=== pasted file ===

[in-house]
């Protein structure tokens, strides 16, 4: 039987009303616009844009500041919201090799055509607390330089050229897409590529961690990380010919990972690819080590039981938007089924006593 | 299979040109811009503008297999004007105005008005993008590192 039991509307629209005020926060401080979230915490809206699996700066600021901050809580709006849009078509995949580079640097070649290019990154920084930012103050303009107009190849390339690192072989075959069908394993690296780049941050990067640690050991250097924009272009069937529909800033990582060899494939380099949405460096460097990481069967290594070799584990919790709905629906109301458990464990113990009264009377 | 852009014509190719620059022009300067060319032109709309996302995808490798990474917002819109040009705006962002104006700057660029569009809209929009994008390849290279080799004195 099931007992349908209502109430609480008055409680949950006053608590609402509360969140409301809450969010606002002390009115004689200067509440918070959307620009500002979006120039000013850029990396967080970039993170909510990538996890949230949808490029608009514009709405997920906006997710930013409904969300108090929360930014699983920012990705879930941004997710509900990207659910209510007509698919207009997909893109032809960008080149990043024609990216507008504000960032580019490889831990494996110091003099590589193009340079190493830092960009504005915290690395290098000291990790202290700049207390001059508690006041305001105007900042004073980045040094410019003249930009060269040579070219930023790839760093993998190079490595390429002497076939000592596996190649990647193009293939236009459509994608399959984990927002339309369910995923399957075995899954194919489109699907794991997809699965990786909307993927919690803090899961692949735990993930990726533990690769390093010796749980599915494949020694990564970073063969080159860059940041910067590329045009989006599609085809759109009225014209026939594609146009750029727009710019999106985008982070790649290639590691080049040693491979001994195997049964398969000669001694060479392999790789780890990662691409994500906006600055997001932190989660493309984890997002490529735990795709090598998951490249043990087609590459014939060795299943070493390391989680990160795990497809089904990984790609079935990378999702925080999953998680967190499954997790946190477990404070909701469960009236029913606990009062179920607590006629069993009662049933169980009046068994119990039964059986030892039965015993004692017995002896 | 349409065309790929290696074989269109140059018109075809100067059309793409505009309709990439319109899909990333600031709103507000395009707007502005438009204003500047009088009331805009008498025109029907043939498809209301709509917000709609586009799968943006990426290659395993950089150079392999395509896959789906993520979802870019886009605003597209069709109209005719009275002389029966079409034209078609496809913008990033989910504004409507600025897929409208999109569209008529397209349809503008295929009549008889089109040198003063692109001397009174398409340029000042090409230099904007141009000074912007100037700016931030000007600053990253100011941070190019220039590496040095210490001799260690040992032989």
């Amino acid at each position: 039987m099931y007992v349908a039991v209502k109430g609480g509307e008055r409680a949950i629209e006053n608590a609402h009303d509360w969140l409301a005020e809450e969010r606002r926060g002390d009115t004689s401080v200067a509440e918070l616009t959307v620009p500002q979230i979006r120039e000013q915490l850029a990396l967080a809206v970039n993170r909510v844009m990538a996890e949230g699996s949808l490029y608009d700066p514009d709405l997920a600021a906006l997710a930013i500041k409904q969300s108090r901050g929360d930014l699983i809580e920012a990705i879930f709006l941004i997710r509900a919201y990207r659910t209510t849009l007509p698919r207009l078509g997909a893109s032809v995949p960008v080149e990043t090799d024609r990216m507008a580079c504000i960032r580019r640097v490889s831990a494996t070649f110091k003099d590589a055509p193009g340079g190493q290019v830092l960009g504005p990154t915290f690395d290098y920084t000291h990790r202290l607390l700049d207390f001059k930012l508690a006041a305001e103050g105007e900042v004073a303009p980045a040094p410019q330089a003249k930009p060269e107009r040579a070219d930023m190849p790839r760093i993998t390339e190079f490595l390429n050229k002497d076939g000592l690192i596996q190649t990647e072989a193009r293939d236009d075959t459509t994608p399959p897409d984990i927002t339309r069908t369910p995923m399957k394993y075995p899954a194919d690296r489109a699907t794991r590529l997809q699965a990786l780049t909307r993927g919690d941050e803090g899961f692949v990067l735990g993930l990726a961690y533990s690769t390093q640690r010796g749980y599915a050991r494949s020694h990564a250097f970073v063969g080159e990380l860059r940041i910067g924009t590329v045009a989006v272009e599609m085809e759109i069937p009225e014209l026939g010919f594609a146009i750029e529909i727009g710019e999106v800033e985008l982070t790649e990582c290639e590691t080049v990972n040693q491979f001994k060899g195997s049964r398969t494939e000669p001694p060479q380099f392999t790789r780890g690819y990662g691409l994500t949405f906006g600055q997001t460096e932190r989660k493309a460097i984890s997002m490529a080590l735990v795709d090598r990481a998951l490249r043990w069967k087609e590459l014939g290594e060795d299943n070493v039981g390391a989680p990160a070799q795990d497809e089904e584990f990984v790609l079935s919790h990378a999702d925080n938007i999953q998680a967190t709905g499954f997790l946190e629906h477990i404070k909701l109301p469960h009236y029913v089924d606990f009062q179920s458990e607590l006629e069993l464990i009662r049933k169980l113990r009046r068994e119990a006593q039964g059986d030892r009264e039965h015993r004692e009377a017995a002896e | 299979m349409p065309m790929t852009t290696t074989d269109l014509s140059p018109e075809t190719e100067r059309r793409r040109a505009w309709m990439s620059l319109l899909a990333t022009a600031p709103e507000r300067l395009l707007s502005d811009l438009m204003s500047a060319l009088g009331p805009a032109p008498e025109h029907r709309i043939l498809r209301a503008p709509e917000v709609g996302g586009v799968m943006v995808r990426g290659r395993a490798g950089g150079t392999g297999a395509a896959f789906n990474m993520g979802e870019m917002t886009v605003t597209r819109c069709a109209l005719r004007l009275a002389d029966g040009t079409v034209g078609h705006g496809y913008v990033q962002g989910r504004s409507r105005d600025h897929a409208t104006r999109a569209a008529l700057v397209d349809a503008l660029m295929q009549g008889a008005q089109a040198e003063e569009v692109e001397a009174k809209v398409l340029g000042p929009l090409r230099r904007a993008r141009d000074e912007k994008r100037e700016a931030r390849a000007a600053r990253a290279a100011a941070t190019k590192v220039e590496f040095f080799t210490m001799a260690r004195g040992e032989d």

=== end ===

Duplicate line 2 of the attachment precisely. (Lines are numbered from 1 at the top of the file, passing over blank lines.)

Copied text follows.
């Protein structure tokens, strides 16, 4: 039987009303616009844009500041919201090799055509607390330089050229897409590529961690990380010919990972690819080590039981938007089924006593 | 299979040109811009503008297999004007105005008005993008590192 039991509307629209005020926060401080979230915490809206699996700066600021901050809580709006849009078509995949580079640097070649290019990154920084930012103050303009107009190849390339690192072989075959069908394993690296780049941050990067640690050991250097924009272009069937529909800033990582060899494939380099949405460096460097990481069967290594070799584990919790709905629906109301458990464990113990009264009377 | 852009014509190719620059022009300067060319032109709309996302995808490798990474917002819109040009705006962002104006700057660029569009809209929009994008390849290279080799004195 099931007992349908209502109430609480008055409680949950006053608590609402509360969140409301809450969010606002002390009115004689200067509440918070959307620009500002979006120039000013850029990396967080970039993170909510990538996890949230949808490029608009514009709405997920906006997710930013409904969300108090929360930014699983920012990705879930941004997710509900990207659910209510007509698919207009997909893109032809960008080149990043024609990216507008504000960032580019490889831990494996110091003099590589193009340079190493830092960009504005915290690395290098000291990790202290700049207390001059508690006041305001105007900042004073980045040094410019003249930009060269040579070219930023790839760093993998190079490595390429002497076939000592596996190649990647193009293939236009459509994608399959984990927002339309369910995923399957075995899954194919489109699907794991997809699965990786909307993927919690803090899961692949735990993930990726533990690769390093010796749980599915494949020694990564970073063969080159860059940041910067590329045009989006599609085809759109009225014209026939594609146009750029727009710019999106985008982070790649290639590691080049040693491979001994195997049964398969000669001694060479392999790789780890990662691409994500906006600055997001932190989660493309984890997002490529735990795709090598998951490249043990087609590459014939060795299943070493390391989680990160795990497809089904990984790609079935990378999702925080999953998680967190499954997790946190477990404070909701469960009236029913606990009062179920607590006629069993009662049933169980009046068994119990039964059986030892039965015993004692017995002896 | 349409065309790929290696074989269109140059018109075809100067059309793409505009309709990439319109899909990333600031709103507000395009707007502005438009204003500047009088009331805009008498025109029907043939498809209301709509917000709609586009799968943006990426290659395993950089150079392999395509896959789906993520979802870019886009605003597209069709109209005719009275002389029966079409034209078609496809913008990033989910504004409507600025897929409208999109569209008529397209349809503008295929009549008889089109040198003063692109001397009174398409340029000042090409230099904007141009000074912007100037700016931030000007600053990253100011941070190019220039590496040095210490001799260690040992032989």